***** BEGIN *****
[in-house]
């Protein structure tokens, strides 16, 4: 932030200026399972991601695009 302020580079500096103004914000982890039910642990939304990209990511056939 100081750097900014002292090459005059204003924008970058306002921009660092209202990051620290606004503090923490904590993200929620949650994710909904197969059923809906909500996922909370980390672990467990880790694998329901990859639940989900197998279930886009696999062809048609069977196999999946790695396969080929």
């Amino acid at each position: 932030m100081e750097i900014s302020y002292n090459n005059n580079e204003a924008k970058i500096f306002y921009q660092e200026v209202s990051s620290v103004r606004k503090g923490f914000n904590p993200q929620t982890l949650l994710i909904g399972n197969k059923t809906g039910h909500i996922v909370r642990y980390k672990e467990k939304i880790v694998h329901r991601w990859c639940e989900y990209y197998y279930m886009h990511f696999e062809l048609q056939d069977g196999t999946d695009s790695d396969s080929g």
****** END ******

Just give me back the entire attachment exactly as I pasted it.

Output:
[in-house]
């Protein structure tokens, strides 16, 4: 932030200026399972991601695009 302020580079500096103004914000982890039910642990939304990209990511056939 100081750097900014002292090459005059204003924008970058306002921009660092209202990051620290606004503090923490904590993200929620949650994710909904197969059923809906909500996922909370980390672990467990880790694998329901990859639940989900197998279930886009696999062809048609069977196999999946790695396969080929």
């Amino acid at each position: 932030m100081e750097i900014s302020y002292n090459n005059n580079e204003a924008k970058i500096f306002y921009q660092e200026v209202s990051s620290v103004r606004k503090g923490f914000n904590p993200q929620t982890l949650l994710i909904g399972n197969k059923t809906g039910h909500i996922v909370r642990y980390k672990e467990k939304i880790v694998h329901r991601w990859c639940e989900y990209y197998y279930m886009h990511f696999e062809l048609q056939d069977g196999t999946d695009s790695d396969s080929g």